If this is done correctly, many businesses will pay a small fraction of the 10% tax on their annual return by the end of the financial year.
Whenever someone deals with your business, they will see that you have GST tax. This means that they will either know that your business income is over $75,000 or that you’re a professional small business.
A business that is registered with GST has to lodge a regular and annual Business Activity Statement or BAS.
This means that you’ll have greater visibility into the ongoing performance of your business over the course of a financial year.
What Are the Cons of GST?
As you can see, there are a number of benefits attached to registering for GST. But, these can be countered by some of the disadvantages that you can experience by registering for GST before you reach the threshold.
Increased Administrative Costs
As we previously mentioned, once you’ve registered for GST, you’ll need to submit your BAS on a regular basis. You’ll also have to make sure your invoices are compliant with the guidelines set out by the ATO.
This means that you’ll have extra work for your admin department, which can be a costly venture.
If you’re going to be paying an extra 10% tax, then that money has to come from somewhere. Most businesses will therefore increase their prices which can upset customers. It can also mean that a competitor who doesn’t pay GST will be able to undercut your prices and potentially steal customers from your business.
Are There Any Reasons not to Register for GST?
The biggest reason to avoid GST registration is if your business produces exempt products. These products don’t fall under the GST rules and have no GST rate attached to them. While there are some exemption limits, most businesses that produce exempt products won’t reach them. The products or services that are exempt include:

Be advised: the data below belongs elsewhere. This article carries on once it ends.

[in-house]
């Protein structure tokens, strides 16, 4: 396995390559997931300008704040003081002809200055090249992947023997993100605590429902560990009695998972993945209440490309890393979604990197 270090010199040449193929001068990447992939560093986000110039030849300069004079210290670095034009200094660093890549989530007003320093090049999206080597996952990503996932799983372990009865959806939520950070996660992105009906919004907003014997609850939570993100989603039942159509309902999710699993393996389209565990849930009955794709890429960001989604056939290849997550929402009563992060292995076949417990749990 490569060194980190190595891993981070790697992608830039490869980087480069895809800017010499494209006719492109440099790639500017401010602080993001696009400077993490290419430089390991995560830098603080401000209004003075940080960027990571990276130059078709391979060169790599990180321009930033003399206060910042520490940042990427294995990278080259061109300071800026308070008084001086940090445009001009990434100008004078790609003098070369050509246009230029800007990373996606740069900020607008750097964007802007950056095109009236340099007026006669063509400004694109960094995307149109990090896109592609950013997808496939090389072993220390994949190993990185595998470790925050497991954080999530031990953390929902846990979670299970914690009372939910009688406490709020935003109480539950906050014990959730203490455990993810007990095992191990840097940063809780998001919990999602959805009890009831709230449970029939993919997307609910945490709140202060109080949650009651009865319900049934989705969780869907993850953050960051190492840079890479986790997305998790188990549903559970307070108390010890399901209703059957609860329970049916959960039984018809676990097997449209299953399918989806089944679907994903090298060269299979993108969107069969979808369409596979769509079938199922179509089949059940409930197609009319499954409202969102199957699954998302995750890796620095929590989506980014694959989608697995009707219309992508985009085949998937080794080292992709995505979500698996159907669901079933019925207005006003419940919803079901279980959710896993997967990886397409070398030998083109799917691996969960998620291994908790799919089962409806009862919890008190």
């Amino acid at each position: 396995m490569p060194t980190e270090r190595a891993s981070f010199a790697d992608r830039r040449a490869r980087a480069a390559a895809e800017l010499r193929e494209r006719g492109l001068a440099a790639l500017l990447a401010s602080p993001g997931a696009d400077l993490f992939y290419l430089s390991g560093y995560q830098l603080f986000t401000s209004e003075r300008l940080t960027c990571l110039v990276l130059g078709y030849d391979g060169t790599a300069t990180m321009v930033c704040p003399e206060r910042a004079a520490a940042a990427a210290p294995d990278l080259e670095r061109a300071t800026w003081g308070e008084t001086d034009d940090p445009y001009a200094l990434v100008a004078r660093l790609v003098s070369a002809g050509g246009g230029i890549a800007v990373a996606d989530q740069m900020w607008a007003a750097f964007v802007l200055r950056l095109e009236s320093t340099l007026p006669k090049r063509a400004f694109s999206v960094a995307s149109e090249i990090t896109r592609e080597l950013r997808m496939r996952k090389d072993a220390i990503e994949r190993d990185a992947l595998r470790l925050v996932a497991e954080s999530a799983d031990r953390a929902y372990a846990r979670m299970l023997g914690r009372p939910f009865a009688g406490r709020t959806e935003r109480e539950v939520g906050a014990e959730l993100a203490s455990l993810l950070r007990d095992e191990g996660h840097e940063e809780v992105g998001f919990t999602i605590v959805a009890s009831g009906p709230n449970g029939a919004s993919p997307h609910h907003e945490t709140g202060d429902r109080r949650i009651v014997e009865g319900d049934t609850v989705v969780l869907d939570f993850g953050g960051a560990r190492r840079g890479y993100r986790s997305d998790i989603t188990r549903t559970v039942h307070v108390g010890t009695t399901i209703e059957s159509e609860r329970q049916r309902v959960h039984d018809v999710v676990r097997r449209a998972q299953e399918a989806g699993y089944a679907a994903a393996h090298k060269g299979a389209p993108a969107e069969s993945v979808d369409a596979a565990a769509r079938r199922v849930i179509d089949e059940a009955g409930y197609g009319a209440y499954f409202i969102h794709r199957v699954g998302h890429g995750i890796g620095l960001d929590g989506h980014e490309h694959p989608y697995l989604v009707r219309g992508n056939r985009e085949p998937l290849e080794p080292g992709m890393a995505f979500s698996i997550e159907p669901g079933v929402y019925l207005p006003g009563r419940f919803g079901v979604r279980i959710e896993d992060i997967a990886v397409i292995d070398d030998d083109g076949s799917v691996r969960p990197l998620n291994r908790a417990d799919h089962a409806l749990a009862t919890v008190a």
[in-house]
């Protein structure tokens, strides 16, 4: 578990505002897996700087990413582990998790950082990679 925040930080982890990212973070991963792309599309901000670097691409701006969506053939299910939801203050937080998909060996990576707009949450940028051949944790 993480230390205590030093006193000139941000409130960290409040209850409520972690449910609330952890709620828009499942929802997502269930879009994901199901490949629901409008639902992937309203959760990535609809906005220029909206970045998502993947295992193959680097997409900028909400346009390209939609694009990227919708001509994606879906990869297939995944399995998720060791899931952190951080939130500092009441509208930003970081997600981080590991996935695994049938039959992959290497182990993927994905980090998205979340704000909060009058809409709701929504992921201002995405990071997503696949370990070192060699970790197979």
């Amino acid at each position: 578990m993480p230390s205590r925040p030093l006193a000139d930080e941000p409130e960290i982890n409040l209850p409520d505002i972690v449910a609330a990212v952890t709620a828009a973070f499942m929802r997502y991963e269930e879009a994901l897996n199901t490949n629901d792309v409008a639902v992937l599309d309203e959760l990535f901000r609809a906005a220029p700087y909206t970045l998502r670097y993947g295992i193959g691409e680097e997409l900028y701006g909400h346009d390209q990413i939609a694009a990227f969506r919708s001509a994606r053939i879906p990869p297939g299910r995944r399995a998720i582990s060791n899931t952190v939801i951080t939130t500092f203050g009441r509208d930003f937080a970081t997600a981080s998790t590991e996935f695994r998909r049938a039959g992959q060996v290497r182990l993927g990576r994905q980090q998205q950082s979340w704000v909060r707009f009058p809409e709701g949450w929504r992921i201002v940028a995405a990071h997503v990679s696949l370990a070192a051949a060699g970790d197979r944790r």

- Most basic food items
- Some education courses
- Course materials
- Related excursions or field trips
If your business produces these, then you should avoid registering for GST. Just make sure that you’re in tax compliance in all other aspects, too. The best way to do that is by using excellent accounting software, like the program offered by FreshBooks.
How Do You Register for GST?
If you’ve decided to or are required to register for GST, then you will need to follow these steps:
- Get Your ABN: Make sure your business has an Australian Business Number or ABN. If it doesn’t, you can get one through the Australian Taxation Office via their online form, a mail-in form, or by visiting their offices in person.
- Register: Once you have your ANB, go to the ATO business portal to begin the process. You can also apply through a registered tax agent or via different channels on the ATO page.
- Fill the Form: Finally, you’ll have to fill out the business registration form – a NAT 2954. Once this is done, return it to the ATO offices.
Once you’ve followed these instructions, you just have to wait for confirmation from the ATO.
The Goods and Services Tax affects businesses across Australia. For some, it is a positive tax that improves credibility and offers good tax breaks. For others, it hinders their ability to gain customers and only increases their costs.
There’s no one-size-fits-all choice for businesses weighing up the option to register for GST early. It is a decision that has to be made by a business owner once they have looked at their tax structure and weighed up the pros and cons.
Are you looking for more business advice on everything from starting a new business to new business practices? Be sure to check out the FreshBooks resource hub!